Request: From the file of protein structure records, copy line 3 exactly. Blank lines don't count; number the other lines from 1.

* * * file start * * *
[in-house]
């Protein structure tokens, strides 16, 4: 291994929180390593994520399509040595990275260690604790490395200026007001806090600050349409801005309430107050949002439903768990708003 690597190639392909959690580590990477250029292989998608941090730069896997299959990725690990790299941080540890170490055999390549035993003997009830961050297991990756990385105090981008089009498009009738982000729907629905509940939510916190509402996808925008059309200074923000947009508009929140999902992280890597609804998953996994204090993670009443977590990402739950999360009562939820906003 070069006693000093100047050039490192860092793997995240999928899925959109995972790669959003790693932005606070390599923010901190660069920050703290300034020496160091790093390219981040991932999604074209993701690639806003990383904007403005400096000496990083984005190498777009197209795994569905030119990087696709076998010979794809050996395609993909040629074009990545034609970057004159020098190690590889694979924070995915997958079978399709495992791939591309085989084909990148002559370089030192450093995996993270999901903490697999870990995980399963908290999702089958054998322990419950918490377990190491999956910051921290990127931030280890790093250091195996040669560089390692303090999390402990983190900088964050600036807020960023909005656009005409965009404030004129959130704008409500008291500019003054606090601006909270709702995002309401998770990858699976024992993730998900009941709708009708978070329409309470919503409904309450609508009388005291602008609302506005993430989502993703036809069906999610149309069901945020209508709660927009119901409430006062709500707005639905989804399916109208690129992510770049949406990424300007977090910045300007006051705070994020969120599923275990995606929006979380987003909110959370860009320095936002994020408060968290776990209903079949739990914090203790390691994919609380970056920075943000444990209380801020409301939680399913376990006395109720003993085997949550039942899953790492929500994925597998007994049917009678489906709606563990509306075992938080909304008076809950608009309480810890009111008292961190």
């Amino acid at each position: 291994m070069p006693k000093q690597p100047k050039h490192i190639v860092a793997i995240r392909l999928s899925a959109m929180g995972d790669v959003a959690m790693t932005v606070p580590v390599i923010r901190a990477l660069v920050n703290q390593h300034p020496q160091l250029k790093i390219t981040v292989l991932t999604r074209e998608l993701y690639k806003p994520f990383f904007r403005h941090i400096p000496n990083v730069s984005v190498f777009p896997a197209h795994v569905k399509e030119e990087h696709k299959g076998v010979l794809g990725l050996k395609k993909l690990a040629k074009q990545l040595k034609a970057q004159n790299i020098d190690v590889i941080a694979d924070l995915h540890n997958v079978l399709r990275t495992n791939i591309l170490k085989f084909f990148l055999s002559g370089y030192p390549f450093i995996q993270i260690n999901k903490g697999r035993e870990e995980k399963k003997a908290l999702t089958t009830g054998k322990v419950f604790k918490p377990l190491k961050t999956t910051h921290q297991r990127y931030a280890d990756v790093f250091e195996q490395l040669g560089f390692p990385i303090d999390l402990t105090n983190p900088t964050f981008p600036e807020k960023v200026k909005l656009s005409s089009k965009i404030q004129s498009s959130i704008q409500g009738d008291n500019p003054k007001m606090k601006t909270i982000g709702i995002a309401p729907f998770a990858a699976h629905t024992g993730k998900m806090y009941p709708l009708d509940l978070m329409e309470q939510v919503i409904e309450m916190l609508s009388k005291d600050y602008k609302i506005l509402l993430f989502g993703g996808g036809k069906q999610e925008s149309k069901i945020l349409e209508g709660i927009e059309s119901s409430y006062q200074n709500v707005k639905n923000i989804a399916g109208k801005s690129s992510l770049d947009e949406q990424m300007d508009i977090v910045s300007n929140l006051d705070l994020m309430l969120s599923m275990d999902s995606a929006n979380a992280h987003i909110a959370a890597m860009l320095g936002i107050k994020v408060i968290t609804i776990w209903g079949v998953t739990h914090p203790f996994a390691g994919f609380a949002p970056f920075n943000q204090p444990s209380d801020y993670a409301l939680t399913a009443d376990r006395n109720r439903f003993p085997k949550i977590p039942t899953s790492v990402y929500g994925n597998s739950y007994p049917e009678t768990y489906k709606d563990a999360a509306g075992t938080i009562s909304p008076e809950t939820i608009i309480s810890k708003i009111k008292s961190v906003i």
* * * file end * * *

């Amino acid at each position: 291994m070069p006693k000093q690597p100047k050039h490192i190639v860092a793997i995240r392909l999928s899925a959109m929180g995972d790669v959003a959690m790693t932005v606070p580590v390599i923010r901190a990477l660069v920050n703290q390593h300034p020496q160091l250029k790093i390219t981040v292989l991932t999604r074209e998608l993701y690639k806003p994520f990383f904007r403005h941090i400096p000496n990083v730069s984005v190498f777009p896997a197209h795994v569905k399509e030119e990087h696709k299959g076998v010979l794809g990725l050996k395609k993909l690990a040629k074009q990545l040595k034609a970057q004159n790299i020098d190690v590889i941080a694979d924070l995915h540890n997958v079978l399709r990275t495992n791939i591309l170490k085989f084909f990148l055999s002559g370089y030192p390549f450093i995996q993270i260690n999901k903490g697999r035993e870990e995980k399963k003997a908290l999702t089958t009830g054998k322990v419950f604790k918490p377990l190491k961050t999956t910051h921290q297991r990127y931030a280890d990756v790093f250091e195996q490395l040669g560089f390692p990385i303090d999390l402990t105090n983190p900088t964050f981008p600036e807020k960023v200026k909005l656009s005409s089009k965009i404030q004129s498009s959130i704008q409500g009738d008291n500019p003054k007001m606090k601006t909270i982000g709702i995002a309401p729907f998770a990858a699976h629905t024992g993730k998900m806090y009941p709708l009708d509940l978070m329409e309470q939510v919503i409904e309450m916190l609508s009388k005291d600050y602008k609302i506005l509402l993430f989502g993703g996808g036809k069906q999610e925008s149309k069901i945020l349409e209508g709660i927009e059309s119901s409430y006062q200074n709500v707005k639905n923000i989804a399916g109208k801005s690129s992510l770049d947009e949406q990424m300007d508009i977090v910045s300007n929140l006051d705070l994020m309430l969120s599923m275990d999902s995606a929006n979380a992280h987003i909110a959370a890597m860009l320095g936002i107050k994020v408060i968290t609804i776990w209903g079949v998953t739990h914090p203790f996994a390691g994919f609380a949002p970056f920075n943000q204090p444990s209380d801020y993670a409301l939680t399913a009443d376990r006395n109720r439903f003993p085997k949550i977590p039942t899953s790492v990402y929500g994925n597998s739950y007994p049917e009678t768990y489906k709606d563990a999360a509306g075992t938080i009562s909304p008076e809950t939820i608009i309480s810890k708003i009111k008292s961190v906003i």